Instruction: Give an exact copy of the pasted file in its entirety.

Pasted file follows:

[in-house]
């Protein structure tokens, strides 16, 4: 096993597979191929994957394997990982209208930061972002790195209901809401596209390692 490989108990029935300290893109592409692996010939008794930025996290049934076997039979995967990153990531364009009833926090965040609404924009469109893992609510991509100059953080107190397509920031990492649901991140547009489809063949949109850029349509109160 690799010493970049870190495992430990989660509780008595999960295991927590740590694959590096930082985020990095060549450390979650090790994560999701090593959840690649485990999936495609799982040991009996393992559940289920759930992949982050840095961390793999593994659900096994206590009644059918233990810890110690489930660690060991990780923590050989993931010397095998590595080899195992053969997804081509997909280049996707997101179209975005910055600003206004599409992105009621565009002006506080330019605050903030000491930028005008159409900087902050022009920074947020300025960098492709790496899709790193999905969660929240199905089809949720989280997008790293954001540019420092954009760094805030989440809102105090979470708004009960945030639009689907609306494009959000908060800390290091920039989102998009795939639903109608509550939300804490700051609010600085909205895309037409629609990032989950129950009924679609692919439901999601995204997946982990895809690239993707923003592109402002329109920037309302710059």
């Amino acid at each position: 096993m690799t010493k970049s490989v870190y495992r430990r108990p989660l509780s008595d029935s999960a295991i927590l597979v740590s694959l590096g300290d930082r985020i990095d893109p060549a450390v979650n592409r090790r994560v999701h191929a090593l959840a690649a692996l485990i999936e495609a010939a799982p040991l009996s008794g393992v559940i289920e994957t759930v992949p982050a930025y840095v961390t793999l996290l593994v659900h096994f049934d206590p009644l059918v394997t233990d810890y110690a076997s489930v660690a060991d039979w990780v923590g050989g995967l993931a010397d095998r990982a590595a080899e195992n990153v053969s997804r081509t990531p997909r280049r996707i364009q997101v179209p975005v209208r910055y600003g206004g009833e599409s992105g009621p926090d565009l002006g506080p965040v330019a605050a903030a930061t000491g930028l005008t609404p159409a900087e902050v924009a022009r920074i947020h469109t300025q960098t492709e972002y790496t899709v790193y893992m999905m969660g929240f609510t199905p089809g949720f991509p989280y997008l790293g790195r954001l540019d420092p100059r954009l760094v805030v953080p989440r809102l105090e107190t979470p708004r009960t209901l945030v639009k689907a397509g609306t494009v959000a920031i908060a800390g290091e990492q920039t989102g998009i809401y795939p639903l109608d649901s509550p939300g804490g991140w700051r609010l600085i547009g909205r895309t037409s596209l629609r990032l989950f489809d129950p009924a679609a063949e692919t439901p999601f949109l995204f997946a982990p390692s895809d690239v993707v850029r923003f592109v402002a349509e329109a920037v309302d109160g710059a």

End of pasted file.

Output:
[in-house]
């Protein structure tokens, strides 16, 4: 096993597979191929994957394997990982209208930061972002790195209901809401596209390692 490989108990029935300290893109592409692996010939008794930025996290049934076997039979995967990153990531364009009833926090965040609404924009469109893992609510991509100059953080107190397509920031990492649901991140547009489809063949949109850029349509109160 690799010493970049870190495992430990989660509780008595999960295991927590740590694959590096930082985020990095060549450390979650090790994560999701090593959840690649485990999936495609799982040991009996393992559940289920759930992949982050840095961390793999593994659900096994206590009644059918233990810890110690489930660690060991990780923590050989993931010397095998590595080899195992053969997804081509997909280049996707997101179209975005910055600003206004599409992105009621565009002006506080330019605050903030000491930028005008159409900087902050022009920074947020300025960098492709790496899709790193999905969660929240199905089809949720989280997008790293954001540019420092954009760094805030989440809102105090979470708004009960945030639009689907609306494009959000908060800390290091920039989102998009795939639903109608509550939300804490700051609010600085909205895309037409629609990032989950129950009924679609692919439901999601995204997946982990895809690239993707923003592109402002329109920037309302710059």
């Amino acid at each position: 096993m690799t010493k970049s490989v870190y495992r430990r108990p989660l509780s008595d029935s999960a295991i927590l597979v740590s694959l590096g300290d930082r985020i990095d893109p060549a450390v979650n592409r090790r994560v999701h191929a090593l959840a690649a692996l485990i999936e495609a010939a799982p040991l009996s008794g393992v559940i289920e994957t759930v992949p982050a930025y840095v961390t793999l996290l593994v659900h096994f049934d206590p009644l059918v394997t233990d810890y110690a076997s489930v660690a060991d039979w990780v923590g050989g995967l993931a010397d095998r990982a590595a080899e195992n990153v053969s997804r081509t990531p997909r280049r996707i364009q997101v179209p975005v209208r910055y600003g206004g009833e599409s992105g009621p926090d565009l002006g506080p965040v330019a605050a903030a930061t000491g930028l005008t609404p159409a900087e902050v924009a022009r920074i947020h469109t300025q960098t492709e972002y790496t899709v790193y893992m999905m969660g929240f609510t199905p089809g949720f991509p989280y997008l790293g790195r954001l540019d420092p100059r954009l760094v805030v953080p989440r809102l105090e107190t979470p708004r009960t209901l945030v639009k689907a397509g609306t494009v959000a920031i908060a800390g290091e990492q920039t989102g998009i809401y795939p639903l109608d649901s509550p939300g804490g991140w700051r609010l600085i547009g909205r895309t037409s596209l629609r990032l989950f489809d129950p009924a679609a063949e692919t439901p999601f949109l995204f997946a982990p390692s895809d690239v993707v850029r923003f592109v402002a349509e329109a920037v309302d109160g710059a």